No worries, I walked it back! I’m only out $200, and I consider that a lesson I will never have to learn again. I hope!
I was in the middle of a health crisis (not life-threatening, but life-style threatening), a state of physical and emotional exhaustion, a state of living with uncertainty so long, I couldn’t see the gifts I already have: A home, a family, a loving partner, my health in general, the beauty of the California landscape and seascape, my studio, etc. I’ve been focusing on how close we are to losing many of these gifts, obsessed with security, and my struggle to control our future. (Ha!! Good luck with that, human!)
So I made a few more bad decisions.
But I also made some very, very good decisions.
Like reaching out to family, good friends, old friends, new friends, readers, supporters.
I reached out, and found people who listened, deeply.
I overcame my main worry, that I only reach out when I need help, others will judge me on my own selfishness (“She only calls when she’s stuck!”)–and found they were genuinely happy to help. Not only that, I found everyone was going through similar stuff, themselves. And they welcomed my help/feedback/support! (“Reciprocity” is a word that’s been resonating with me lately, and I was delighted to engage in it.)
They walked me back from the next bad decisions I’d made. And although I’ve been in a deep funk about who I am, they’ve been holding the memory of who I am, when I’m at my best.
And even better, they shared how much they love and respect me even when I’m at my worst.
Which gets me to where I am today: Tiny steps forward, and for the first time in months (many months!), holding a tiny bit of hope.
How I got there in a few hours yesterday is what I want to share with you today.
There’s an online class offered by Yale University, and anyone can take it if you can cough up $40. (And if you can’t, there are grants available!)
It’s called The Science of Well-Being, a class based on brain science and scientific evidence, developed and taught by Laurie Santos. It’s been in the news since the course wen’t online in March. It’s quickly become Yale’s most popular course.
The short story is, we don’t really know what we want. We don’t really know what will make us happy. And if we don’t understand what really will, or won’t, make us happy, then our pursuits in life won’t result in happiness.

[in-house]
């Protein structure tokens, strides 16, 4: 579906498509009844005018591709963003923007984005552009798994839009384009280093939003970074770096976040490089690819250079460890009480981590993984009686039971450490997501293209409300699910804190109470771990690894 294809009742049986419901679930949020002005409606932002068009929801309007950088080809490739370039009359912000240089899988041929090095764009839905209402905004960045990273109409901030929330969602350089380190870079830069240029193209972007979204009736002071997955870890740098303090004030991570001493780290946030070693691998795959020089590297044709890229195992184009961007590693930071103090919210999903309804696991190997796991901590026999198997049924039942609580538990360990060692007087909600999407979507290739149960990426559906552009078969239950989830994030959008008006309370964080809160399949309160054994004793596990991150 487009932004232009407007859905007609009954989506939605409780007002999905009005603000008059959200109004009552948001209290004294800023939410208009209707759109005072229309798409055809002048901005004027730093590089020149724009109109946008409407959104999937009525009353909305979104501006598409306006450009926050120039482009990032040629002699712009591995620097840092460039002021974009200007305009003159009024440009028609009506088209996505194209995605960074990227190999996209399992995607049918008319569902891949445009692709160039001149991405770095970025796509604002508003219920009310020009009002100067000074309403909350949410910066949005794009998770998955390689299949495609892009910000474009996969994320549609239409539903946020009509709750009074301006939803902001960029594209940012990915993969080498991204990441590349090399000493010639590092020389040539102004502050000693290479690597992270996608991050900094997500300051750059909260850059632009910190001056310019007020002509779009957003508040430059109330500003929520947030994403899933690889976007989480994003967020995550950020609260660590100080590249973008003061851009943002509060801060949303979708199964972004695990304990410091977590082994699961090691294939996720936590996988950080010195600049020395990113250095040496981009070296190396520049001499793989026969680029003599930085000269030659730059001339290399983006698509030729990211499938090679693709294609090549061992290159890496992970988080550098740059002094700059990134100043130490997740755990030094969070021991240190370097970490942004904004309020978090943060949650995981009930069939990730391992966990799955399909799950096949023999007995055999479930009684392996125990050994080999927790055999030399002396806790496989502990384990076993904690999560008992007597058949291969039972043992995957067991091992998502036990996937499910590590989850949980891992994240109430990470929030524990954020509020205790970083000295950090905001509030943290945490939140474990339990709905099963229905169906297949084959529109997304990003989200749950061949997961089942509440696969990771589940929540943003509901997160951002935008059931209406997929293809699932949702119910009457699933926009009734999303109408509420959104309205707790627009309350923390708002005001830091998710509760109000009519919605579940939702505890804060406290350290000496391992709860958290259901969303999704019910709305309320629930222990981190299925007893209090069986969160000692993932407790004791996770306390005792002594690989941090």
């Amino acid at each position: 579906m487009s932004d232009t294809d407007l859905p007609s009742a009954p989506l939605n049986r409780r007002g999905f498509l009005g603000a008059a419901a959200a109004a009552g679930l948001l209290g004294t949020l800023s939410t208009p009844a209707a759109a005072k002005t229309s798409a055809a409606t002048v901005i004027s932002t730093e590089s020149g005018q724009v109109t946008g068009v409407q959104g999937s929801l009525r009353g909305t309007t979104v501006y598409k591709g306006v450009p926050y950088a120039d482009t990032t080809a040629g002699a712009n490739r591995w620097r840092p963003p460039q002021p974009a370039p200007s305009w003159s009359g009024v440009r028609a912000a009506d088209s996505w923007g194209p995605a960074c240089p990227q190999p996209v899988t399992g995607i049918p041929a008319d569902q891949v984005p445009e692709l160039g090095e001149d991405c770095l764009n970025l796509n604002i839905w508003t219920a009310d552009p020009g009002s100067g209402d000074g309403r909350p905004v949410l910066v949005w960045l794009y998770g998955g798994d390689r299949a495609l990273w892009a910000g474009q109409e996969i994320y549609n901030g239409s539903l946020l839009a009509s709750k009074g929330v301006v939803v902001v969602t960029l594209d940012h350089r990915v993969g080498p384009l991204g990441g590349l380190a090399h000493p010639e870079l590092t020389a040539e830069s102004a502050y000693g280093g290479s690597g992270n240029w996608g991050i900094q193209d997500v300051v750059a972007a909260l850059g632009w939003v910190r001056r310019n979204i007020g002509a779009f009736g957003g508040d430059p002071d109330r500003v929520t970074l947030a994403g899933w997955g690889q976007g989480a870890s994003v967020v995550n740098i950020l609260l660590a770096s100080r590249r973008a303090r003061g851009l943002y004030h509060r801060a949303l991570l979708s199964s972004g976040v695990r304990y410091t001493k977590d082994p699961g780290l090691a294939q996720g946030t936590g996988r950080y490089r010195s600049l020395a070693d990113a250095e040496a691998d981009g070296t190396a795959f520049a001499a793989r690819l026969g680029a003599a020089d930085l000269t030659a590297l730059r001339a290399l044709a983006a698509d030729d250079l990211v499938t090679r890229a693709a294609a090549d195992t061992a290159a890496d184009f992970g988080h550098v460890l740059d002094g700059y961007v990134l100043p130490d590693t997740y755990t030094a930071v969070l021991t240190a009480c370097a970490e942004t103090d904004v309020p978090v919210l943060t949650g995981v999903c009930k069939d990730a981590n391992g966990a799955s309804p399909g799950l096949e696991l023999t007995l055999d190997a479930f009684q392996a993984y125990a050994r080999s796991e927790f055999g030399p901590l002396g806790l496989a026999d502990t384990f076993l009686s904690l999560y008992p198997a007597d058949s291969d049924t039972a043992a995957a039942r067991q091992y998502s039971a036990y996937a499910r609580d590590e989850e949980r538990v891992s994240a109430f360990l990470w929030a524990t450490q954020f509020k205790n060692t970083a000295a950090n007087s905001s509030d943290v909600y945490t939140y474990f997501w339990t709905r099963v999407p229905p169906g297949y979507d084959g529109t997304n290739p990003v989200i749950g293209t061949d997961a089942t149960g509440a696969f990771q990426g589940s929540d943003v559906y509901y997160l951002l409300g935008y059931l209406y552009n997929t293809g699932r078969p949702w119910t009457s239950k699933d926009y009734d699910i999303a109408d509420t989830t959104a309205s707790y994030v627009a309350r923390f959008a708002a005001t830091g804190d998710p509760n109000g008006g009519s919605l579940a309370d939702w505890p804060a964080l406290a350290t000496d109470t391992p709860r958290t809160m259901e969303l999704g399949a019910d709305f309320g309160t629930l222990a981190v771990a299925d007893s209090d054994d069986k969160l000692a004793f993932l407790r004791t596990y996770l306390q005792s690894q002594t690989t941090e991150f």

The first video talked about “A ‘Good’ Job”. When you ask people what they want from a job, it’s often things like “a big salary” and “opportunities to advance”, and “prestige”, etc.
But it turns out those can be misleading goals that don’t necessarily make us happy in the long run. Yes, a livable income is important. But not at the expense of other goals that will actually improve how we feel about life. Like work that appeals to our strengths and values, work that challenges us in a good way, work that provides us opportunities to be “in the zone” or what is now called a “flow” state.
So how do we do that? How do we identify those unique strengths, our important values? How do we learn to nurture them those strengths and values? Because doing so will nurture us, will increase our sense of well-being and happiness.
This isn’t the old 90’s thing about “follow your bliss and the money will follow.” It’s more evidence-based, and doable. This class shows what works, and how to do it right.
After a few hours of work yesterday, I read something that gave me a glimmer of hope that I, too, can figure this out.
One evaluation survey showed that after taking the course, and implementing the (very simple) exercises, almost every student showed an average 30% increase in their sense of happiness. That’s nice.
But what blew my socks off was this statistic:
On average, every single student also reported a 70% DECREASE in depression.
Think about that.
We all know there’s no such thing as “happy all the time”, or a life filled with constant joy. I think we all shy away from anything that promises that. After all, I’m following my passion in life, and I still struggle with insecurity, a sense of not-doing-it-right, not being able to even pay for my studio rent with my art, and not being able to pay for much of anything from my writing. (A friend was gob-smacked when I told her how little I am paid for my one paid writing gig. And that’s just “the new normal” for free-lance writers.)
So “being happier” was something I’m always a little suspicious of.
And I already know some of the more obvious, popluar goals, like “make more money”, won’t fix everything–especially if I sacrifice integrity and what makes my work powerful. I know fame and celebrity can be a shadow goal, and potentially a self-destructive pursuit.
But the promise I could be less unhappy? Significantly less unhappy?? Bring it on!
That tiny ray of hope, the realization that things really could be better, inside, with a shift in perspective, was enough to raise my spirits.
And the way that happens–aligning key character traits and values with my life mission–is already giving me a wee bit of clarity of what that “inflection point” might be.
As always, I’ll keep you posted on my progress.
And in the meantime, I hope you check out the course, especially if you are also struggling with what would really make you happy!